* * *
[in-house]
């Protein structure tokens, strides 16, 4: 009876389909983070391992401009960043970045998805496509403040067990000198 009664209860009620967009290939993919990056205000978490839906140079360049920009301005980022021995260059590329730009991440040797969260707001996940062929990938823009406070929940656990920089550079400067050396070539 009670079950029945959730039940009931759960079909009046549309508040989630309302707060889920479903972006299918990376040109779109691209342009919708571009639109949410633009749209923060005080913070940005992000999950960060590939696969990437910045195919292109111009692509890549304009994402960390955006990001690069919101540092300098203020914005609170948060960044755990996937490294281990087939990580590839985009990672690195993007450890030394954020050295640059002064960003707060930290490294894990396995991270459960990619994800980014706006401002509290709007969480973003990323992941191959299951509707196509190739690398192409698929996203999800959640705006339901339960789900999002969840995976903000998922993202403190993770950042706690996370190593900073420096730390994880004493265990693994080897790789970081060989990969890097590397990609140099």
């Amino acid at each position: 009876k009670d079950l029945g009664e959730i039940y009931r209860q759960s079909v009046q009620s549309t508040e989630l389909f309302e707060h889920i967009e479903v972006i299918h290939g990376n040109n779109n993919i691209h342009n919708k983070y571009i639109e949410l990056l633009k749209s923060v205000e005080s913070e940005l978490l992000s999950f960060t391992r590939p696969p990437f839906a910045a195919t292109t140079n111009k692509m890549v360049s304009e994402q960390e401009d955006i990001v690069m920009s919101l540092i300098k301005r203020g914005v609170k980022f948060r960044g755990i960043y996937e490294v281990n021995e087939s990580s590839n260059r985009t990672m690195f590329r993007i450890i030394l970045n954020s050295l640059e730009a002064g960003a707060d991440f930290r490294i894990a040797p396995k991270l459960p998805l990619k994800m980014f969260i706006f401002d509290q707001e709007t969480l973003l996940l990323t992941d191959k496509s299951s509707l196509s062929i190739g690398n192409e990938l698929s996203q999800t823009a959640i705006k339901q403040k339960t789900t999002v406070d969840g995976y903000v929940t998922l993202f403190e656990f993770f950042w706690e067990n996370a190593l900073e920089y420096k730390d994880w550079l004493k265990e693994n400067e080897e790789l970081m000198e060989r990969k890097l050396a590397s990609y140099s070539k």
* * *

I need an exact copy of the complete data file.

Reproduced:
[in-house]
């Protein structure tokens, strides 16, 4: 009876389909983070391992401009960043970045998805496509403040067990000198 009664209860009620967009290939993919990056205000978490839906140079360049920009301005980022021995260059590329730009991440040797969260707001996940062929990938823009406070929940656990920089550079400067050396070539 009670079950029945959730039940009931759960079909009046549309508040989630309302707060889920479903972006299918990376040109779109691209342009919708571009639109949410633009749209923060005080913070940005992000999950960060590939696969990437910045195919292109111009692509890549304009994402960390955006990001690069919101540092300098203020914005609170948060960044755990996937490294281990087939990580590839985009990672690195993007450890030394954020050295640059002064960003707060930290490294894990396995991270459960990619994800980014706006401002509290709007969480973003990323992941191959299951509707196509190739690398192409698929996203999800959640705006339901339960789900999002969840995976903000998922993202403190993770950042706690996370190593900073420096730390994880004493265990693994080897790789970081060989990969890097590397990609140099």
């Amino acid at each position: 009876k009670d079950l029945g009664e959730i039940y009931r209860q759960s079909v009046q009620s549309t508040e989630l389909f309302e707060h889920i967009e479903v972006i299918h290939g990376n040109n779109n993919i691209h342009n919708k983070y571009i639109e949410l990056l633009k749209s923060v205000e005080s913070e940005l978490l992000s999950f960060t391992r590939p696969p990437f839906a910045a195919t292109t140079n111009k692509m890549v360049s304009e994402q960390e401009d955006i990001v690069m920009s919101l540092i300098k301005r203020g914005v609170k980022f948060r960044g755990i960043y996937e490294v281990n021995e087939s990580s590839n260059r985009t990672m690195f590329r993007i450890i030394l970045n954020s050295l640059e730009a002064g960003a707060d991440f930290r490294i894990a040797p396995k991270l459960p998805l990619k994800m980014f969260i706006f401002d509290q707001e709007t969480l973003l996940l990323t992941d191959k496509s299951s509707l196509s062929i190739g690398n192409e990938l698929s996203q999800t823009a959640i705006k339901q403040k339960t789900t999002v406070d969840g995976y903000v929940t998922l993202f403190e656990f993770f950042w706690e067990n996370a190593l900073e920089y420096k730390d994880w550079l004493k265990e693994n400067e080897e790789l970081m000198e060989r990969k890097l050396a590397s990609y140099s070539k």